It’s all about love at GFT this November, whether it be obsessive, maniacal or nostalgic. As the French Film Festival opens on 11 November, running alongside during the month are some tributes to some of our most beloved directors, from Lynch to Fincher.
Taking place at the Filmhouse, Edinburgh this month too, the FFF returns for its 19th year in Scotland to bring some of the most exciting new releases in Francophone cinema. Opening the festival is Jean-Pierre Améris’ Romantics Anonymous, an intense romance drama with Isabelle Carré and Benôit Poelvoorde as a nascent couple. Fittingly, the festival will begin with the film’s director running an introductory Q&A session – as is also the case with debut director Daniel Auteil and his The Well Digger’s Daughter, a tale of classical honour in pre-WWII France. It is a welcome contrast in premières as both films explore the flipside of love, tinted with the political and socioeconomic barriers which can add that extra level of depth to a formulaic romance film.
GFT shows its own love for film in its selection of well-known and cult/iconic directors also this month. Miranda July’s off-centre romance movie The Future reminds of Richard Ayoade’s recent indie hit Submarine, both seeming to prey on a flaky sense of dialogue and idiosyncratic characters which make lower-budget cinema so fascinating to watch. Andrea Arnold pops back up after her successes with Red Road and Fish Tank to produce (another) adaptation of Wuthering Heights – which feels like a bit of a strange jump back into classical literature as many texts find themselves overproduced and overworked thesedays. Mind you, don’t get on the wrong side of her when discussing her work.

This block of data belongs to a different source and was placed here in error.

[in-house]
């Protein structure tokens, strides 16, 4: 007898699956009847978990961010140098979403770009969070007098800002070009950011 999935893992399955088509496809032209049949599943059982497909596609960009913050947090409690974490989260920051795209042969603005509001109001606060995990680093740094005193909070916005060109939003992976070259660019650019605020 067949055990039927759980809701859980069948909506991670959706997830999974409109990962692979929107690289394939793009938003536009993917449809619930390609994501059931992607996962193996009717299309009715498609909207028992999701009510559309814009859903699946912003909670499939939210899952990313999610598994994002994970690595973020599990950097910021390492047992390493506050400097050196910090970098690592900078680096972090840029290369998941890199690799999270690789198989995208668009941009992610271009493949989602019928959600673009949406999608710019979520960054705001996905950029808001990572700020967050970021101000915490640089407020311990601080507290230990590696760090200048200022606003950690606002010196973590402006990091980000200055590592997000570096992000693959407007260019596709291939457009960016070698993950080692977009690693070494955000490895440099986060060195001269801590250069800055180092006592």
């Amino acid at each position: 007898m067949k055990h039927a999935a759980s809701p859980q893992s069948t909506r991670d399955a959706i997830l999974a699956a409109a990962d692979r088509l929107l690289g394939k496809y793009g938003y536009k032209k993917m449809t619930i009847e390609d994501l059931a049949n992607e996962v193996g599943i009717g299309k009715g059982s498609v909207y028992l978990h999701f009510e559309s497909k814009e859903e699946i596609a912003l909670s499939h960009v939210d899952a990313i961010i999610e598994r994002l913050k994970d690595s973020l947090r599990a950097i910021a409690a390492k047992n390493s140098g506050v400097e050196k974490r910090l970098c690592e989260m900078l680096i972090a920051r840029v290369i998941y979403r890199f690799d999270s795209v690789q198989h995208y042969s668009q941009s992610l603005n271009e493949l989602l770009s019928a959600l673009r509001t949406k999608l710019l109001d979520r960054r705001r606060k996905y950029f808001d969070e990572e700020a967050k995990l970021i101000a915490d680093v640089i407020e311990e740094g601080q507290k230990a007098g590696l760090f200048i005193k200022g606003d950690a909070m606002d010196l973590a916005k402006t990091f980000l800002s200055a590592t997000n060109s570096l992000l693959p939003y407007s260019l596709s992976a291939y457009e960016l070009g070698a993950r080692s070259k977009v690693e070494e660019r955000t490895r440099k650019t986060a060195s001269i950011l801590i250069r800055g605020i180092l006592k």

Undoubtedly, the highlight will be Terence Davies’ return to the screen with his post-WWII drama The Deep Blue Sea, an adaptation of Terence Rattigan‘s acclaimed play. Rachel Weisz teams up with Tom Hiddleston as the pair play a passionate young couple from polar opposites of the British class system. Though rough and moody, Davies’ film is a welcome turn away from the rom-com zeitgeist swallowing up western cinema at the minute, greasing the wheels on the political vehicle led by the likes of Daniel Auteil’s opening festival film this year.
And offering a slight, yet not too different alternative, are GFT’s arthousey, trendy pickings. Mulholland Drive, Black Narcissus and A Blonde in Love stand out as potentials for escapism this November, providing an opportunity to be sucked into both dark and creepy storylines or grounded by youthful romance – depending on your fancy. As the clocks have gone back, the nights sneak up ever-more on our afternoons and the winter dew blots out the morning sun, escaping to the warm cinema with some of our favourite directors might just be a pretty good idea.
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